Part 1 of this series discussed e-currencies, but did not go into depth in actually defining what it is. In this, the second installment, I will try to lay the groundwork for understanding e-currency, and I will try to do so without confusing the reader (and myself).
We must start with the question: Why were e-currencies created in the first place? Aside from what the government might have you believe, e-currencies were not created solely for use by gamblers, scam artists, pedophiles, drug dealers, and money launderers. Rather, e-currencies were created to latierrademisamores overcome the limitations of other forms of money. While every merchant on the internet would be thrilled to accept payment in cash, it’s just not feasible to expect people to overnight a wad of Franklins for their latest purchase. Electronic payment systems,such as those supported and often demanded by certain large auction sites were designed to make existing money easier to exchange electronically. These too, however, have limitations, which will be discussed later.
One of the big benefits of the internet for merchants is the ability to conduct business internationally without the hassle and cost of establishing a physical presence in each country. Yet the vast majority of consumer e-commerce is conducted with the use of credit cards which have numerous limitations.
First, most of the consumers on the internet today don’t have a credit card. If you think that the consumers with money to spend all have credit cards, you are sorely mistaken. For example, most citizens of the Peoples Republic of China do not have credit cards, yet their spending power is growing by leaps and bounds. Companies are excited to establish businesses in China, yet they can’t even sell products to consumers in China.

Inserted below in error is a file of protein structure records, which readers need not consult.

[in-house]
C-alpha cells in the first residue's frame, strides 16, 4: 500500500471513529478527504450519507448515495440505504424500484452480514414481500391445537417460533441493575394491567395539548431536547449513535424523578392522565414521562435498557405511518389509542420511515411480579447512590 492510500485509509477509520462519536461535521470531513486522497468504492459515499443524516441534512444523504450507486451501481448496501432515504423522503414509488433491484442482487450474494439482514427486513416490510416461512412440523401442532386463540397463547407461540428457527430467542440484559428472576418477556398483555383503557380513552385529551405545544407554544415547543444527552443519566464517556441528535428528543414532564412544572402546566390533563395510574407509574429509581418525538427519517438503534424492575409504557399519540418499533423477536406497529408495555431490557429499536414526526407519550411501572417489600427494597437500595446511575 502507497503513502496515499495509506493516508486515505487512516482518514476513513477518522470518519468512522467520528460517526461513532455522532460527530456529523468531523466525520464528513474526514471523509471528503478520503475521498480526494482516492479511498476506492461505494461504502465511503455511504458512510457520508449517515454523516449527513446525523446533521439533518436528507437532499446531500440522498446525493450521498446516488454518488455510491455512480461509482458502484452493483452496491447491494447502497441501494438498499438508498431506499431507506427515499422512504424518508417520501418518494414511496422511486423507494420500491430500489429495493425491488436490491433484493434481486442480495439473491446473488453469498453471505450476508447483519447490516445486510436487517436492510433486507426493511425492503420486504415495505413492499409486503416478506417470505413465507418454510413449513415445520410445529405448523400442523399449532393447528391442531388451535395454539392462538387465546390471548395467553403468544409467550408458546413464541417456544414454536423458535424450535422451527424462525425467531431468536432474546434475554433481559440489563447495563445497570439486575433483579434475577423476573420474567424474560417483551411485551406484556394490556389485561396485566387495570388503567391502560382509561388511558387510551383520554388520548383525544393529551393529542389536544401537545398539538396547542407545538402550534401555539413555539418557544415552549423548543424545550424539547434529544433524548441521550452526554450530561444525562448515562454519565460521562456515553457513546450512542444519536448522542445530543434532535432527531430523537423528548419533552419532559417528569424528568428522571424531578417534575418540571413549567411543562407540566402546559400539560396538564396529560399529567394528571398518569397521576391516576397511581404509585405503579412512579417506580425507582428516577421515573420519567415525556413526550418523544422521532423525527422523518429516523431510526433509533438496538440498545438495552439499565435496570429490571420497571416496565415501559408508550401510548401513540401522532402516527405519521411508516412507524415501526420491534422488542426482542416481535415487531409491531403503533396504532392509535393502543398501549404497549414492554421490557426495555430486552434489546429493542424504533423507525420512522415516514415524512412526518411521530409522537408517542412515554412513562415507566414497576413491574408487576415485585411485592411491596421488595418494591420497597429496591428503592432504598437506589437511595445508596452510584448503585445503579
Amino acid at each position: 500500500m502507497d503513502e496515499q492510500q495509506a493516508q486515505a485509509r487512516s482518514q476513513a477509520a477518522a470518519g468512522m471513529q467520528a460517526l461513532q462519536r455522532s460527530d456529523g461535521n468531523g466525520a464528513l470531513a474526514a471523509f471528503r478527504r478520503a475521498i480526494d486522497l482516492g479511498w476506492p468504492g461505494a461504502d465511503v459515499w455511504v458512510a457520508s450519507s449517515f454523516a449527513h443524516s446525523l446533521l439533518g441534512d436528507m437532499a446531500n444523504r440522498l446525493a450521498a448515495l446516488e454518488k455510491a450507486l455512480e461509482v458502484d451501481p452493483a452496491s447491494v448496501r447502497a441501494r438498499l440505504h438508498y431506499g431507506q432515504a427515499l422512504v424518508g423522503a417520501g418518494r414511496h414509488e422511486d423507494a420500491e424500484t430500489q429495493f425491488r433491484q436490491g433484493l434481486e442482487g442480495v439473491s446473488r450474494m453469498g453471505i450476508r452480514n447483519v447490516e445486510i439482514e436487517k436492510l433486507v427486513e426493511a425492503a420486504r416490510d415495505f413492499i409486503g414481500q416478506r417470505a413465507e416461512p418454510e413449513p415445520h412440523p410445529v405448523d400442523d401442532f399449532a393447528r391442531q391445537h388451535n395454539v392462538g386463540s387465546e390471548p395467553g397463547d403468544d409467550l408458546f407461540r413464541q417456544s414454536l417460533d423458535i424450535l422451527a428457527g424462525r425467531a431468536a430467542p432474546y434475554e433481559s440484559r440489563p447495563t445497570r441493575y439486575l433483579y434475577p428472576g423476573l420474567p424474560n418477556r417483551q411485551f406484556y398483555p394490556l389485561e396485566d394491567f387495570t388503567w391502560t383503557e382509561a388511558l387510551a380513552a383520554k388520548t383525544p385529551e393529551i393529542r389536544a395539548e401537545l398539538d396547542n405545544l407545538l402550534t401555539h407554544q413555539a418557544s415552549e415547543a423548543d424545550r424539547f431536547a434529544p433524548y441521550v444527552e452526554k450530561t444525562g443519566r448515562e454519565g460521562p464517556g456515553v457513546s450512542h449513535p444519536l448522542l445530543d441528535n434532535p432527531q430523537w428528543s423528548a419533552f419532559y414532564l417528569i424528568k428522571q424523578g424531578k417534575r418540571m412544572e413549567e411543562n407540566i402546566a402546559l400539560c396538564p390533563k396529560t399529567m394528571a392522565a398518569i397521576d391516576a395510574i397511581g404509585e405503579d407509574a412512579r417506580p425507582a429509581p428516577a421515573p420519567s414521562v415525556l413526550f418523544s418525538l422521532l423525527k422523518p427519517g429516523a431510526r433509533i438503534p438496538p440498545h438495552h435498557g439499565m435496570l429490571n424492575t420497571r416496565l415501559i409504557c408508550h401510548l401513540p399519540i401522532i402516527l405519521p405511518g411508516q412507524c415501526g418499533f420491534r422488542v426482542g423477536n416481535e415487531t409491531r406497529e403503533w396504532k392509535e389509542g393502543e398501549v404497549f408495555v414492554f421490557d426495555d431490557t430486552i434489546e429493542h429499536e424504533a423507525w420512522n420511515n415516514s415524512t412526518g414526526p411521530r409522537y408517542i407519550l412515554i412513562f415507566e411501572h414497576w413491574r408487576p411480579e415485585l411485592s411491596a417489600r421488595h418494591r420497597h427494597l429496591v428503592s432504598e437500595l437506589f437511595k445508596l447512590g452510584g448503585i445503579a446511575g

The second major drawback of credit cards is the chargeback and it’s evil twin, the delay in getting funds into an account where the money can be used. When a sale is made, you don’t really know if you’ll ever see the money or when you might be able to use it.
And finally, I don’t know of any merchant who loves paying 2-12% in fees on each transaction in order to fund credit card company profits and consumer fraud. With the recent widespread adoption of debit cards, credit card companies have finally clawed their way into the revenue streams they couldn’t get part of in the past — the personal check and cash.
In order to understand the value of e-currency, it’s important to consider all of the above. After all, the value of a currency is directly related to one’s ability to use said currency to purchase goods and services (or to pay taxes and avoid jail). The ability to use a currency is controlled by two factors: government acceptance (to pay taxes) and/or fiat (“legal tender for all debts public and private”), and merchant acceptance of the currency to purchase goods and services. For thousands of years, the currency preferred for paying taxes was not necessarily the same as the currency preferred by merchants. Regardless of how the government might want its taxes paid, merchants would often demand precious commodities such as gold in payment, out of distrust of the government, or because gold was more widely accepted in trade. Even today, as many travelers know, merchants in many locales worldwide not only accept the US Dollar, they may even prefer it. (This may change in time however … I recently read of a Euro-only shop in NYC.)
There is an academic debate about whether gold is truly a currency or just a valued commodity, but that is beyond my scope and expertise. However I think I can say without being controversial that gold is a good and common backing asset for money issuance. In addition, there is a fine line between what constitutes a currency and what is merely a “payment system.” It’s a question of whether “it” is is a medium of value exchange (money) or a method of exchange of value (payment). Finally, there is a big difference between a currency and a currency storage vehicle, such as a bank account. Which begs the questions: is e-currency really currency, or is it a payment system? When I put US$ into an e-currency account in order to exchange value with a merchant (i.e. pay for something), did I just buy a new currency, or did I only create a storage vehicle for my US dollars? Is e-currency a desert topping or a floor-wax? (Mandatory answer to this question is always “both.”)
The answer is not as simple as it might seem. It depends, and the reasons are not obvious. Stay tuned!
Stephen Madigan is an emerging expert in e-currencies and their role in the global economy. His new scam-busting blog ([http://www.scambuster.info]) attempts to make clear what is scam and what is real in the current hype cycle, online and offline.